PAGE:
In both high- and low-security space, most cosmic signatures can be scanned with relatively low skills and inexpensive equipment. While you could get by with scanning out sites yourself, it's a lot more efficient to bring a newbie along for the ride. As you run sites, the newbie can be scanning other systems to find the next juicy target for your exploration escapade. For added profit, the newbie could help loot and salvage sites while scanning in the same system you're running sites in.
This method can be a much more effective use of your time and has the added benefit that you can let a newbie tag along as a highly useful part of your exploration crew. I've personally done this with new players whom I've introduced to EVE and it was always great fun for both of us. On encountering a site that your newbie can't scan down, you can always jump into their ship and give it a try if you have the skills.
Tip #4: Delve into those wormholes!
When scanning for lucrative "unknown" type military complexes, you'll occasionally find an unwanted wormhole. The best advice I can give when this happens is to take the time to go inside and see what you can find. Some wormholes lead to high- or low-security space, giving you the opportunity to scan for exploration sites further afield. Similarly, wormholes linking to nullsec will give you temporary access to the huge resources to be found there. In addition to nullsec-only exploration sites, you'll have access to all the NPCs and ore in the local asteroid belts. Just remember to bookmark the wormhole on the other side so you can escape if pilots enter the system and make you feel threatened.
Perhaps most valuable are wormholes leading to one of the many "Unknown" Sleeper systems. Wormhole systems can be a terrifying place if you don't know what to expect. As a result, many players have an almost irrational fear of Sleeper space. In addition to often containing massive asteroid belts full of ore, cosmic anomalies in Class 1, 2 and 3 systems can be lucrative when run solo or with a small handful of pilots. To check what class of solar system you've entered, look up the locus signature on dotlan map tools.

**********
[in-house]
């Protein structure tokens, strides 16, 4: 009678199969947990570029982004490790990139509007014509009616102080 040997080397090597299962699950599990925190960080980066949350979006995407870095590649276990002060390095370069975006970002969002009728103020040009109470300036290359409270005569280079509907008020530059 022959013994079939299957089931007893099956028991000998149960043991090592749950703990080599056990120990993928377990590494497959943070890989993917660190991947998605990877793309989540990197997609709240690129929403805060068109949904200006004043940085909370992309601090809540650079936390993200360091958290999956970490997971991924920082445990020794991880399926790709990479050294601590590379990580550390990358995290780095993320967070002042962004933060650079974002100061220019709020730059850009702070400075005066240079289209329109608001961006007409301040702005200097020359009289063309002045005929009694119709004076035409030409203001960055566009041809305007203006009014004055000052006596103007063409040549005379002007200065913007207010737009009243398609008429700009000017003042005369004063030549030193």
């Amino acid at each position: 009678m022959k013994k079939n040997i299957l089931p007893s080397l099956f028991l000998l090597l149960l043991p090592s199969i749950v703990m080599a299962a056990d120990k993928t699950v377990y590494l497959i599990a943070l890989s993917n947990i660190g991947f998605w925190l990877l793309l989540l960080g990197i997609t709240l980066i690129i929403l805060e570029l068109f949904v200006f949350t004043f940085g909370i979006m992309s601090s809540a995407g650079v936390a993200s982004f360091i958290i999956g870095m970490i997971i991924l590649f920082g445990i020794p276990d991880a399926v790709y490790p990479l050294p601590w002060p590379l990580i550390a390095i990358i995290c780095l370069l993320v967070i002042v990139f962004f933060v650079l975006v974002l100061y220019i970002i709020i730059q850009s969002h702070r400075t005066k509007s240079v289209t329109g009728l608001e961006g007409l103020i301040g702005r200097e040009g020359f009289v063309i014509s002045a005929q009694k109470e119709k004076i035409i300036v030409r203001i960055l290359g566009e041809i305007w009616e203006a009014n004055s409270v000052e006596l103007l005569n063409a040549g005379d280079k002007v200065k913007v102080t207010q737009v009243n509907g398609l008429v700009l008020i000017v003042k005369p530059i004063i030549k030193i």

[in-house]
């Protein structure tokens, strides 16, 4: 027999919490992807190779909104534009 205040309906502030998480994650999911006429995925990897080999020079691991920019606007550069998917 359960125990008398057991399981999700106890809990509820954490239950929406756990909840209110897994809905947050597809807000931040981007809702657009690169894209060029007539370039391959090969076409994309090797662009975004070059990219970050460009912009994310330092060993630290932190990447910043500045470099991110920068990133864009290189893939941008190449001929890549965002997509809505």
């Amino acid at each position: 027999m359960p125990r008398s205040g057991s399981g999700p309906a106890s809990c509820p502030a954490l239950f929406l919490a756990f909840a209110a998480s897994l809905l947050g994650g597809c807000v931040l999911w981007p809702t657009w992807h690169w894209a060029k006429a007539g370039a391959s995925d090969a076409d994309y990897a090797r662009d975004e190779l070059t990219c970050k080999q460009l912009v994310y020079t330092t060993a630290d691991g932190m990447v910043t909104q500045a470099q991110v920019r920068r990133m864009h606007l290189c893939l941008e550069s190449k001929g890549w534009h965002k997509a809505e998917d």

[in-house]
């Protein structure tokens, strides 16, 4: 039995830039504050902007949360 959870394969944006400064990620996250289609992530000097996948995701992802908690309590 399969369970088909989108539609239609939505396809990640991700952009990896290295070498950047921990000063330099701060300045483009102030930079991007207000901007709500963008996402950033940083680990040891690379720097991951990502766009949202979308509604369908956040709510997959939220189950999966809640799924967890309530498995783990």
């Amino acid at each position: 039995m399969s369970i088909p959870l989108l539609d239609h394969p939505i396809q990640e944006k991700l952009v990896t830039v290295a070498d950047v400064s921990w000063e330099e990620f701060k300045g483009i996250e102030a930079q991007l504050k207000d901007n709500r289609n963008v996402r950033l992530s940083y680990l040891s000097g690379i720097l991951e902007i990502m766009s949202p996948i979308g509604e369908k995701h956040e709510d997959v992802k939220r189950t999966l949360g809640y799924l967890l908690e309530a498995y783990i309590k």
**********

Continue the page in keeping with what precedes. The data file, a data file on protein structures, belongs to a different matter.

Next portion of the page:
While in Sleeper space, other players won't show up in the local channel unless they talk, giving them ample opportunity to sneak up on unsuspecting victims. Since Sleeper systems are treated as nullsec for the purposes of combat rules, it can be a risky place to visit. Much of that risk is mitigated by the awesome profit to be had and the fact that there are relatively few players in wormhole space, making the risk of an encounter potentially lower than in a standard nullsec system. Routinely scanning for probes and ships using the directional scanner can alert you to many incoming threats. Making a habit of hammering the directional scanner may save your life out there.
Exploration is a lucrative profession that players of all skill levels can get into. Over the course of this three part guide, we've looked at the equipment and techniques you'll need to become an exploration guru, and the types of site and loot you can expect to find. With these few top tips, we end this three-part guide to exploration in EVE Online. If you have any of your own tips to share, why not drop them in the comment box below?
Brendan "Nyphur" Drain is an early veteran of EVE Online and writer of the weekly EVE Evolved column here at massively.com. The column covers anything and everything relating to EVE Online, from in-depth guides to speculative opinion pieces. If you have an idea for a column post or guide or just want to message him, send an email to email@example.com.